Business Policy Roles At Your Company

Giving employees a clear understanding company policies and the their ability to apply discretion will foster better decision-making throughout the organization.

All businesses have policies. Having a policy means that the same decision does not have to be made again and again at all levels within the organization. "It's our policy" is a phrase that indicates that discussion is closed on the subject, and it's not open for reconsideration or debate.

Ask yourself what role your company policy plays. Does it help employees serve the customer, or is it a barrier to their empowerment that they hide behind when tough decisions need to be made? Is it a filter to ensure that the many trivial issues get handled at a lower level, while the significant few important questions get the executive attention they deserve? Do your policies recognize your employees' responsibilities and  authorities to protect and serve the customer, or are they an obstacle to that empowerment?

“I knew I broke the rules, but I believed it was the right thing for the  customer and our relationship going forward." Ask yourself if you can visualize one of your customer service people saying this after they made an accommodation to help resolve an issue between your company and your customer even if the accommodation was worth $500, $5/000 or $25/000. If so, congratulations! You accept that your customer service people are empowered. Now the real test: Ask them if they feel authorized, to "break the rules" to get the customer what they need. I hope that you aren't disappointed with their answers.

If your customer service people don't feel empowered, and they are closest to the customer, it's unlikely that your people who don't interact directly with customers feel empowered. For them, it just might be "business as usual."

What is your motivation for having policies? To limit spending, protect the enterprise, keep people from making decisions? Or is it to ensure that all decisions get made in the "corner office"?

One approach to business policies is to use the policies for handling the routine 90 percent of issues that come up, so that management intervenes with only the significant 10 percent of items that require deeper consideration. The routine 90 percent of decisions ought to fall into the policies or guidelines of your people who are empowered to exercise their discretion or authority. Ask yourself if your people know their authorization level for decision making.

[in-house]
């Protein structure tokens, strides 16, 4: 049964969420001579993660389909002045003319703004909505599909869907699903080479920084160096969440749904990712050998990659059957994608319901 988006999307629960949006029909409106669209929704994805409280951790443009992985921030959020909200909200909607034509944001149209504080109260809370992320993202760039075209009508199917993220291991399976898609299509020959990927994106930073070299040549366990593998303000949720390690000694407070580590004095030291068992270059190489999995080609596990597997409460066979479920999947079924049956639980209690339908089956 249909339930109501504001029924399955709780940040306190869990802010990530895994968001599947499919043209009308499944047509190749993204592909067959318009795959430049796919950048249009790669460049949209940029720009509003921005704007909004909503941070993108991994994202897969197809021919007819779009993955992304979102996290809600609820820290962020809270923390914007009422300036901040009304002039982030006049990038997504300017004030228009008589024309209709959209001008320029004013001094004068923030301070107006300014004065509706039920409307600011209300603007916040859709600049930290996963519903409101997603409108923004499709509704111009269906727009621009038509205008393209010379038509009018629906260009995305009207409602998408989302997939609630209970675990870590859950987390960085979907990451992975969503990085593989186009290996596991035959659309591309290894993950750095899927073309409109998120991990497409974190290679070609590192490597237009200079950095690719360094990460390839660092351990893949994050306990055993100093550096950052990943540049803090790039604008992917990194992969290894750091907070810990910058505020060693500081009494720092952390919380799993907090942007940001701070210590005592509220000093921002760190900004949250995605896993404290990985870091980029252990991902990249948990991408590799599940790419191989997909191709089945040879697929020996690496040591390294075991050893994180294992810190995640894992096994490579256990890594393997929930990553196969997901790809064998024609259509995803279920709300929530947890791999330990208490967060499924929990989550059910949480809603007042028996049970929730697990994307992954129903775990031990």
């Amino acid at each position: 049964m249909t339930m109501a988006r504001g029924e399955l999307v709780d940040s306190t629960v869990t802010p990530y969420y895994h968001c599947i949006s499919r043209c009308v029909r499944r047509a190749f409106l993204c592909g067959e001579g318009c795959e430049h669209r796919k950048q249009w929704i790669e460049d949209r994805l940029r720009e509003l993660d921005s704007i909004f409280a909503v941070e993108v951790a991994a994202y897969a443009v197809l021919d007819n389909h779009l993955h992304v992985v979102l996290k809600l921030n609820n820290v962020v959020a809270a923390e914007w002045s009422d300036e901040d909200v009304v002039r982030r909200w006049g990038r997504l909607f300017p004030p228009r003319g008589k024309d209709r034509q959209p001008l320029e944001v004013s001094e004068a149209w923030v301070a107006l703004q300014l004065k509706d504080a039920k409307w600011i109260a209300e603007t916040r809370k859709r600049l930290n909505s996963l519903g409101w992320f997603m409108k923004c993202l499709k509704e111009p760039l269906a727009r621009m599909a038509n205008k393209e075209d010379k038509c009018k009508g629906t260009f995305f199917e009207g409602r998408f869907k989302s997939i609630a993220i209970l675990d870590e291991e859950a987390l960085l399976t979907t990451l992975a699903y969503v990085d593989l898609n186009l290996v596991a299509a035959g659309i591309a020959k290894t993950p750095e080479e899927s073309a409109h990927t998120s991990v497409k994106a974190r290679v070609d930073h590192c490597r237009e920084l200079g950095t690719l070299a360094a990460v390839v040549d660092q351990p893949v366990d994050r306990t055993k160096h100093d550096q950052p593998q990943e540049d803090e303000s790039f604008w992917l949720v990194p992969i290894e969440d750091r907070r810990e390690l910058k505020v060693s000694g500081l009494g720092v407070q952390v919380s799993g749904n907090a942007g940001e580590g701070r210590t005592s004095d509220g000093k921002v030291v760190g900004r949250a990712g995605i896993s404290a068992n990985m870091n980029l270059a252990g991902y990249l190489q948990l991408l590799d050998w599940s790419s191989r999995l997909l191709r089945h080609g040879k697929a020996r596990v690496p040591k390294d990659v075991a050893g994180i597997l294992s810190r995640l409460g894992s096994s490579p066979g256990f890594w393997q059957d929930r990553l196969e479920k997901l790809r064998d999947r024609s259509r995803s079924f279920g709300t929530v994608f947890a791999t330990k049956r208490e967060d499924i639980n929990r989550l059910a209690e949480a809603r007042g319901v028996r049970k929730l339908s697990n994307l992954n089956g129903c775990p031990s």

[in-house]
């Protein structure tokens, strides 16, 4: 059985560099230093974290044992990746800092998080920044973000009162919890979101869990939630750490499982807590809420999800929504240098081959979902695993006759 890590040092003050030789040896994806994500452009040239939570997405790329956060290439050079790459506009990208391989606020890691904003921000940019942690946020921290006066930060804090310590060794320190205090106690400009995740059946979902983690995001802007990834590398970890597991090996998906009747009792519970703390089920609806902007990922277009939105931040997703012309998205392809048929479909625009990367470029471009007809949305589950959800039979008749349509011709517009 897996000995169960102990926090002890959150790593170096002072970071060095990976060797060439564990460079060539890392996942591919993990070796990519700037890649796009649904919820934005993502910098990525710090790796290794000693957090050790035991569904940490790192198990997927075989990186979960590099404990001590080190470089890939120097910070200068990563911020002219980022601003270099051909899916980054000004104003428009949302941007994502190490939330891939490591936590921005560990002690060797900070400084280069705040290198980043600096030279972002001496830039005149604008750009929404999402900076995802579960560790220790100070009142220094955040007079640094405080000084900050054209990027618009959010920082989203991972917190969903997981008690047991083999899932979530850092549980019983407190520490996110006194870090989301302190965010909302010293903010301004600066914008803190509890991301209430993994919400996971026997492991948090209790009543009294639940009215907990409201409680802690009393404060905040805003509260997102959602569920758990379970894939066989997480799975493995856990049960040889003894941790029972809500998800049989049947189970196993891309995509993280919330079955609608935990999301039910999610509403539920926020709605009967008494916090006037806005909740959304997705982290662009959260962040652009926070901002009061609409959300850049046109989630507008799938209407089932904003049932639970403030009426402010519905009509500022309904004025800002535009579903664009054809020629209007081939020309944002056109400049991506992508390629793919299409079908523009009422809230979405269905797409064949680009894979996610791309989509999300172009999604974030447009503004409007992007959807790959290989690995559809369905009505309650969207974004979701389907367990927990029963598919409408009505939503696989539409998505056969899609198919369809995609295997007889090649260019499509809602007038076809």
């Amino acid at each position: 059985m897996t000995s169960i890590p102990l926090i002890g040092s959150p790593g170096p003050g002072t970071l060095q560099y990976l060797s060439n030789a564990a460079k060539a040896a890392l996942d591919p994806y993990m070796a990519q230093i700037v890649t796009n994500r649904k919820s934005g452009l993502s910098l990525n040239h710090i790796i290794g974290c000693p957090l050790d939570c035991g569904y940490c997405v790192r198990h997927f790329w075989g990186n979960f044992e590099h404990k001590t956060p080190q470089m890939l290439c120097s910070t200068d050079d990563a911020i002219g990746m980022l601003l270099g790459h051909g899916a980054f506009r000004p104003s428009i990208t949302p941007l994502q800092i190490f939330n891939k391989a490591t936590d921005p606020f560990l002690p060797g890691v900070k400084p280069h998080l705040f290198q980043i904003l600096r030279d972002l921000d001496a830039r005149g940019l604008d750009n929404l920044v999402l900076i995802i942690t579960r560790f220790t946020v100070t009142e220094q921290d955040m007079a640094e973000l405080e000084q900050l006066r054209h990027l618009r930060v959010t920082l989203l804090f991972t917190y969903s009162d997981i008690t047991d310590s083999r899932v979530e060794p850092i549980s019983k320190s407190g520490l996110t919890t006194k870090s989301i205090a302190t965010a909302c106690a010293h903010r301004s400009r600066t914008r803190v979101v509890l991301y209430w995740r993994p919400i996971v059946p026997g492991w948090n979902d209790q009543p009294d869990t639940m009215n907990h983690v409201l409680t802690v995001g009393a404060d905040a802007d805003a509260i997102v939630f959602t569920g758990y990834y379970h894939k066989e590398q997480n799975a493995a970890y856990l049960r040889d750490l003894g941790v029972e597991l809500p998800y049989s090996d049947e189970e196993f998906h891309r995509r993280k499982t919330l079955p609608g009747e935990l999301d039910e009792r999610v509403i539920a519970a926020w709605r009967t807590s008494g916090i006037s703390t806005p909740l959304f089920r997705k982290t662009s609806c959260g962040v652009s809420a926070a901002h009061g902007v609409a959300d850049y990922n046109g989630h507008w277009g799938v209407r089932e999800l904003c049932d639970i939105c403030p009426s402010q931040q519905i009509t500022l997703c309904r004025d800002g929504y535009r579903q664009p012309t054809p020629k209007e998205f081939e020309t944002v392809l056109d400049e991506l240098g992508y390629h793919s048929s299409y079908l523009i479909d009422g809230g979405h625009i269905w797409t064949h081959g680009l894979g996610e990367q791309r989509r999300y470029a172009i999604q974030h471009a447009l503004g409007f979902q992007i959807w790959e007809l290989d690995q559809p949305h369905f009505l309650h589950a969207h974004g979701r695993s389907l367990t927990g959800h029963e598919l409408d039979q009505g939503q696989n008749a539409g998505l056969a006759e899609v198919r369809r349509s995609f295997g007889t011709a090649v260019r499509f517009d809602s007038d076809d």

What is your people's comfort zone for making decisions without management's help? When can they be assured that even if their decision was wrong, it is a recoverable event? Early in my career as a plant manager, I had an inside sales person come to work quite upset. Concerned, I asked her if she needed to go home and take care of whatever had made her so upset. She broke into tears as she explained that she got home the evening before and realized that she had made an invoicing error that amounted to a couple hundred dollars, and she couldn't afford to lose her job or pay back the difference to the company. She had no idea what level of human error was recoverable, forgivable or unacceptable. It cost her a night's sleep, and it gave me a lesson in our employee's needs. I realized that on the front lines of customer service, our people needed to know the boundaries, to know that the policies are there to protect them. I needed to make sure that everyone had a good idea about what they were authorized to do or not do in the name of serving the customer.

Are your policies tools to enhance your employees' and organization's ability to serve your customers or are they hurdles that make it more difficult for your people to give your customers the best service? Are they barriers your employees can hide behind rather than give your customers the real answer? Do your people know what level of accommodation they are authorized to offer to make a customer's pain disappear?

They might need to know these answers someday.